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UN Secretary Ban Ki-moon tries to ease Iran, Saudi Arabia tensions

UN Secretary-General Ban Ki-moon spoke with foreign ministers

UN Secretary-General Ban Ki-moon spoke with foreign ministers of Iran and Saudi Arabia in an effort to quell tensions between the two countries. Photo Credit: EPA / ETIENNE LAURENT

UNITED NATIONS — UN Secretary-general Ban Ki-moon spoke with the foreign ministers of Iran and Saudi Arabia Sunday to try to quell new tensions between the two Middle Eastern powerhouses.

The effort comes in the wake of Saudi Arabia’s execution Saturday of a prominent Shia cleric and the response by some Iranians to toss Molotov cocktails at Saudi Arabia’s embassy in Tehran.

Because the skirmish between Sunni Saudi Arabia and Shia Iran threatened the goal of achieving an end to the civil war in Syria, Ban’s special envoy, Staffan de Mistura, rushed to the capitals, Riyadh and Tehran, to try to save the delicate political process that may be the best hope yet to stop the five-year-old war that has claimed nearly 300,000 lives.

While those trips by de Mistura had been planned in advance, they took on a greater sense of urgency, said Stephane Dujarric, a spokesman for Ban, at a news conference at UN headquarters in Manhattan Monday. Dujarric said Ban called for leaders in the region “to avoid adding fuel to the fire.”

White House spokesman Josh Earnest said the United States was urging Saudi Arabia and Iran to not let the rupture sabotage the progress made through talks in Vienna over Syria’s future.

“We’re urging all sides to show some restraint and not further inflame tensions that are on vivid display in the region,” he said. “It is so clearly in the interests of both countries to advance a political solution to the situation inside of Syria.”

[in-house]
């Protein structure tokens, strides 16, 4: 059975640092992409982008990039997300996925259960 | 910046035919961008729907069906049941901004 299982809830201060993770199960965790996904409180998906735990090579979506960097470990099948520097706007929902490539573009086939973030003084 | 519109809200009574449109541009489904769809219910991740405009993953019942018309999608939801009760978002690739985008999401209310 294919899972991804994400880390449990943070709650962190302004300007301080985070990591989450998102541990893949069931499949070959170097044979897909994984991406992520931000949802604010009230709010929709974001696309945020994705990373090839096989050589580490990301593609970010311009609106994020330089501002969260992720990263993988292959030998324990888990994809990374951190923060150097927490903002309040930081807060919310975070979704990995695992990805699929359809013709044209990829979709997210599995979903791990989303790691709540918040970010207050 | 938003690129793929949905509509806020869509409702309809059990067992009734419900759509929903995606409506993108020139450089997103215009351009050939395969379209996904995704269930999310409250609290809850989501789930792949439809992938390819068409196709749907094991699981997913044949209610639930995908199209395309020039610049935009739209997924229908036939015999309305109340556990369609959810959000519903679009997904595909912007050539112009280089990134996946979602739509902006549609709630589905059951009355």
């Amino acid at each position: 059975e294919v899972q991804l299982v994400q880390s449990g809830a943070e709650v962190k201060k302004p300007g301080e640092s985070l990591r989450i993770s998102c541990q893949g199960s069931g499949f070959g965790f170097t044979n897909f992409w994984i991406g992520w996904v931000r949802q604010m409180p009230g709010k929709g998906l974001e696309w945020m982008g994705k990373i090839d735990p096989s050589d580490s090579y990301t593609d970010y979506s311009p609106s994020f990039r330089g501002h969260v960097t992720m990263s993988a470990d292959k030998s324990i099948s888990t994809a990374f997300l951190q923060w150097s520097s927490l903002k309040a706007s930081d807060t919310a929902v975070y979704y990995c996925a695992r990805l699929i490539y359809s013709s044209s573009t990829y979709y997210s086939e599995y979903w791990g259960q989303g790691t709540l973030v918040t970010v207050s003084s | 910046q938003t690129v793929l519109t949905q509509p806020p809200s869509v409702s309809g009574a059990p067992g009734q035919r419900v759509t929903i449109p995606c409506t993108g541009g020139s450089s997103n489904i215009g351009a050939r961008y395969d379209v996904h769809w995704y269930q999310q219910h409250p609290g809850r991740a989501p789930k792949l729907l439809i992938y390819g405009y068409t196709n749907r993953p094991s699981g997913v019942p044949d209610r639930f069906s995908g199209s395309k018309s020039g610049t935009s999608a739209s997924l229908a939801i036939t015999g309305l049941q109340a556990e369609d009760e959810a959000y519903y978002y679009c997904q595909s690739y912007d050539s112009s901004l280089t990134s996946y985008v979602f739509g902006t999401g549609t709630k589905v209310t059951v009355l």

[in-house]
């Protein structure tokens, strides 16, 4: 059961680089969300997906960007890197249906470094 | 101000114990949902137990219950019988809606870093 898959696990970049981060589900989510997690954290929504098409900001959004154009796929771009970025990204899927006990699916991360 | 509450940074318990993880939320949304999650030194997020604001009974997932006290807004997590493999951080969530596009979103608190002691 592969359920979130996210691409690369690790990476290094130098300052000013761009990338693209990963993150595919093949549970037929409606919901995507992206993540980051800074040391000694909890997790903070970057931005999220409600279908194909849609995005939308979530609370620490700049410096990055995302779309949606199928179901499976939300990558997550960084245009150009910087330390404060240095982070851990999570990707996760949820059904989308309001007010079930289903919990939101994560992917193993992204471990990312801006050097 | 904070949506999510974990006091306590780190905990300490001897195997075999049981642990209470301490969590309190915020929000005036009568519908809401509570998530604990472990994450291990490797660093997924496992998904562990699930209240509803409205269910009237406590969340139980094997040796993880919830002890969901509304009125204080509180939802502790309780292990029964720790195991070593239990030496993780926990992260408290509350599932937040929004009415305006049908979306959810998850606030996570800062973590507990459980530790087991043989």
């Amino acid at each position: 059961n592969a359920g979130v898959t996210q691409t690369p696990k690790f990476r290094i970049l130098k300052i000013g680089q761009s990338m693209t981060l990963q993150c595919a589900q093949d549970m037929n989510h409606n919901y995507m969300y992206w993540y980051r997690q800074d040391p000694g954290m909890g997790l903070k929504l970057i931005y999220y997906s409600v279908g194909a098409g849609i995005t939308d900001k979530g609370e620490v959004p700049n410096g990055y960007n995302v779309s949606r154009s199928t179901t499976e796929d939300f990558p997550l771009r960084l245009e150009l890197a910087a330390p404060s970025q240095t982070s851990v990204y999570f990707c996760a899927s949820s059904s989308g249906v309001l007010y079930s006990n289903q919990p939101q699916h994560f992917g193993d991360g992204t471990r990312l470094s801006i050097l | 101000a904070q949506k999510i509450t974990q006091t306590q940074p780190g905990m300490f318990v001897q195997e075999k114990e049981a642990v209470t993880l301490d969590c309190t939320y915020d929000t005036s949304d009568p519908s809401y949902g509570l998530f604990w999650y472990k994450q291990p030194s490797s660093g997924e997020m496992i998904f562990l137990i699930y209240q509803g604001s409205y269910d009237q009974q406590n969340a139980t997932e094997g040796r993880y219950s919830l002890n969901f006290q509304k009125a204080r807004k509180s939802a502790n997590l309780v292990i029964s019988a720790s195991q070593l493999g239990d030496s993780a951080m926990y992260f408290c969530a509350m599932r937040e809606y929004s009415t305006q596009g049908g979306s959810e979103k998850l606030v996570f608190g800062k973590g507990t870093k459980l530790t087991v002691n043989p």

Saudi Arabia severed diplomatic ties with Iran over the execution, and several countries, including Bahrain, Sudan and United Arab Emirates, have also downgraded relations with Iran.

Sheik is Nimr al-Nimr and 46 other prisoners were executed after trials that Ban said “raised serious concerns over the nature of the charges and the fairness of the process,” prompting retaliation against Saudi Arabia’s diplomatic premises in Tehran.

Ban spoke to Adel bin Ahmed al-Jubeir, foreign minister of Saudi Arabia and Mohammad Javad Zarif, foreign minister of Iran, stressing his disappointment over the executions, as Ban has long opposed the death penalty, as well as the attack hours later on the embassy, calling it “deplorable.”

The Associated Press reported that Iran expressed “regret” over the attack and that it will spare no effort in arresting and prosecuting those responsible and “will take necessary measures to prevent the occurrence of similar incidents in the future,” read the letter from Iran’s U.N. envoy, Gholamali Khoshroo.

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